How to Make Your Team Smarter

Nano Tools for Leaders—a collaboration between Wharton Executive Education and Wharton’s Center for Leadership and Change Management—are fast, effective tools that you can learn and start using in less than 15 minutes, with the potential to significantly affect your success and the engagement and productivity of the people you lead.

The goal

Adam Grant is the Saul P. Steinberg Professor of Management at Wharton; host of the podcast WorkLife; and author of five New York Times best-selling books. This Nano Tool is adapted from his latest book, Hidden Potential: The Science of Achieving Greater Things (Viking, 2023).

The story of the 2010 Chilean mine collapse that trapped 33 men under 700,000 tons of rock is well known. But what’s often missing from the story is the $10 device invented by a small-time entrepreneur that enabled contact with the miners—and the 24-year-old engineer whose suggestions facilitated the rescue. Team leader André Sougarret was selected because of his “exceptional ability to listen and reach conclusions after listening to all sides.”

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1. Choose the right leader. Leaders have the authority to transform a group of individuals into a team, but we rarely choose the person with the strongest leadership skills. Instead, we go for the most talkative person (researchers call this the “Babble Effect”). Mistaking confidence for competence and quantity for quality means that team cohesion and performance suffer. Collective intelligence is maximized when leaders put their mission above their egos. Their goal isn’t to be the smartest person in the room but rather to make the room smarter. They make sure every voice is heard. When someone points out a problem, instead of shooting they reward the messenger.

Putting people together in a group doesn’t automatically make them a team. Neither does convening a group of individual experts and giving them a problem to solve. Research reveals that the smartest teams aren’t composed of the smartest individuals. The best teams are aligned around a common goal, evaluated on a collective outcome, organized around a unique role for each member, and motivated to share their knowledge and coach each other regularly.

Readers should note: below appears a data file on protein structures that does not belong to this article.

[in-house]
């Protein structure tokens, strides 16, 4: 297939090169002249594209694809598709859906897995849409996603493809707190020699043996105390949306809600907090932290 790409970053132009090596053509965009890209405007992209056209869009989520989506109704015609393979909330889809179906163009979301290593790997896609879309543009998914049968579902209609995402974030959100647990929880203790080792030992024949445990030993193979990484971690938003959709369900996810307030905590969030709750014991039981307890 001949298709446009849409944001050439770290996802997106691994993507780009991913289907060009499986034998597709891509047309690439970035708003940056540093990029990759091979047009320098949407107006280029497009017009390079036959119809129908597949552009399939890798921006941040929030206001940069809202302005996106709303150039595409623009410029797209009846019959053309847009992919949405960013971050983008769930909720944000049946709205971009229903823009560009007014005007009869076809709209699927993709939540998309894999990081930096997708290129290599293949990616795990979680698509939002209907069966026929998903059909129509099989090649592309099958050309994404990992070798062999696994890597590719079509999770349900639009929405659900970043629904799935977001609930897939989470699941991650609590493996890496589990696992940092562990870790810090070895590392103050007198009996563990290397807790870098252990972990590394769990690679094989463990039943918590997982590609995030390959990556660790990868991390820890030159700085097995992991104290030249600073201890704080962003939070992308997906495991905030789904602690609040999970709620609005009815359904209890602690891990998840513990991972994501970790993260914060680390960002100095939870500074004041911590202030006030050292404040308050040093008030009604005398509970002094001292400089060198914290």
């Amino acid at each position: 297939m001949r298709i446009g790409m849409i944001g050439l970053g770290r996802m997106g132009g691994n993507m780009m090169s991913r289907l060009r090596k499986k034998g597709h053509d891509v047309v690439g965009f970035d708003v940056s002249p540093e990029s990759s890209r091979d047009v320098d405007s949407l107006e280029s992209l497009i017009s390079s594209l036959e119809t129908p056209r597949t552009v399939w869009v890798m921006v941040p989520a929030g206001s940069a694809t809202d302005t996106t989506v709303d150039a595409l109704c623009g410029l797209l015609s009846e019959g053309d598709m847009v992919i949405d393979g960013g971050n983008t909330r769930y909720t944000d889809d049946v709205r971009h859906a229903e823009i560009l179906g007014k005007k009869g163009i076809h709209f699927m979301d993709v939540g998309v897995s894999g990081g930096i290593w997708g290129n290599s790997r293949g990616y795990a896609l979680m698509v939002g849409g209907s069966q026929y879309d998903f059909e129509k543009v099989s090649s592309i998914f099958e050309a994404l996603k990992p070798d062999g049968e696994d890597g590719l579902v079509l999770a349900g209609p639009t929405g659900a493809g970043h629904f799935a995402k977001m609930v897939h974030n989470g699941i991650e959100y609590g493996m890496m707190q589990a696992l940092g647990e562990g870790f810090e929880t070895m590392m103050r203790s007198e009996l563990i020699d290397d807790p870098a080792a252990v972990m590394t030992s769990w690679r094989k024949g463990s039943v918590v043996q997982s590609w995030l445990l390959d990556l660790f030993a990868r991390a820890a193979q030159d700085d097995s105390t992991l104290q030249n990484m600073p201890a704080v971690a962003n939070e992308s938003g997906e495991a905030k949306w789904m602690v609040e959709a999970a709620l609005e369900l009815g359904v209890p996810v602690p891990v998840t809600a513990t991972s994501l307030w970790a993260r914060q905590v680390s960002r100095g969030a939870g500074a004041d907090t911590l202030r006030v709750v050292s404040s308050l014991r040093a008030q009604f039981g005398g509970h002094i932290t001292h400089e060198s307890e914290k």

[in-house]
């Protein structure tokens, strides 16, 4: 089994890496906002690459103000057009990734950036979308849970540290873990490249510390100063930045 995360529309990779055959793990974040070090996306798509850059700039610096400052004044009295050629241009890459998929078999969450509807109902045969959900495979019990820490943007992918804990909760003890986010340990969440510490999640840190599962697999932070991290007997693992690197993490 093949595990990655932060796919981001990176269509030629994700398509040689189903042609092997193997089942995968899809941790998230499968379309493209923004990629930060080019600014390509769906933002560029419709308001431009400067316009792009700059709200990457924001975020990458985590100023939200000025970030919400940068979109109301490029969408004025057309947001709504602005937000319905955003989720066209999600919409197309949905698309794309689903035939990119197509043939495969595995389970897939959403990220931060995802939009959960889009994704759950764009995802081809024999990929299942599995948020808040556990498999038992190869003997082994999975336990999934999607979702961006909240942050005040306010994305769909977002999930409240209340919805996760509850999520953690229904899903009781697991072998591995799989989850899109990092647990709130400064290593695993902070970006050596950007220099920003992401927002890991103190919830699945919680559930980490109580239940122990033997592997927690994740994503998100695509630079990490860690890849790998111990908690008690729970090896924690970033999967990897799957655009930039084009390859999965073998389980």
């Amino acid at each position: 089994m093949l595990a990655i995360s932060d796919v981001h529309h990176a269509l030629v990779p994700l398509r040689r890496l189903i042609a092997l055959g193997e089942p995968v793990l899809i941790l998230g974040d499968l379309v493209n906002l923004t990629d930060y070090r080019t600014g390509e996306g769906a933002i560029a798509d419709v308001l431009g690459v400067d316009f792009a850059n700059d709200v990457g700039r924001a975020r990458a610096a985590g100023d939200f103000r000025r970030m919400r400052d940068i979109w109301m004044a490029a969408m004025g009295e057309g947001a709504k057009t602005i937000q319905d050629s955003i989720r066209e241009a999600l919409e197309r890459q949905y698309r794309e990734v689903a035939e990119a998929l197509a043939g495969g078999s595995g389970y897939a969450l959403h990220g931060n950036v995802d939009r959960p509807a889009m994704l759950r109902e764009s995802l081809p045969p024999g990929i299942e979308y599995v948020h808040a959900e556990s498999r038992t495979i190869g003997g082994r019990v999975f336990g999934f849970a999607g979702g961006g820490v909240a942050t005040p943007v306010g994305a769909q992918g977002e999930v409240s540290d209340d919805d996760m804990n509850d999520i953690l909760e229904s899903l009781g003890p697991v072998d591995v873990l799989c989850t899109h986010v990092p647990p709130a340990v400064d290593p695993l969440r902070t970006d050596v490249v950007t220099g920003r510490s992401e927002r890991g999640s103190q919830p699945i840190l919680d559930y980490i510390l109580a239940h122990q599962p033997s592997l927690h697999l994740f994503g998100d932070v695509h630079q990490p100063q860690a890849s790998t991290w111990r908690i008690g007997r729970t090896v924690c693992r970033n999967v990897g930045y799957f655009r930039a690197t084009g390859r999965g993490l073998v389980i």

He knew that considering ideas from a range of people was key to success because there was no one “super leader who had all the answers.” He set up a brainwriting process, gathering ideas from around the world via a website and enlisting a team to vet the submissions. Then, he created a lattice system that allowed a young engineer delivering drilling equipment to come directly to him with an unconventional idea for accessing the miners.

Contributor to this Nano Tool

Published: Monday, January 22, 2024 – 12:02

Every team has hidden potential. Sometimes people’s strengths aren’t recognized; other times their voices aren’t heard. Unlocking the hidden potential in groups requires leadership practices, team processes, and systems that harness the capabilities and contributions of all their members.

Action steps

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Surface and leverage the collective intelligence of your team with the right leadership practices, team processes, and systems.

3. Create a lattice hierarchy rather than a ladder. Most organizational hierarchies are set up to reject unproven ideas. They give one person the power to shut down suggestions. Conversely, a lattice system uses an organizational chart with channels across levels and between teams, providing many possible paths to the top. Different from a matrix, which puts a number of different bosses or managers above you who can hold you back and shoot you down, a lattice system’s goal is to produce multiple leaders who are willing and able to help move you forward and lift you up.

How leaders use it


How to Make Your Team Smarter

Wharton’s Adam Grant discusses unlocking hidden potential

Published Dec. 15, 2023, on Knowledge at Wharton.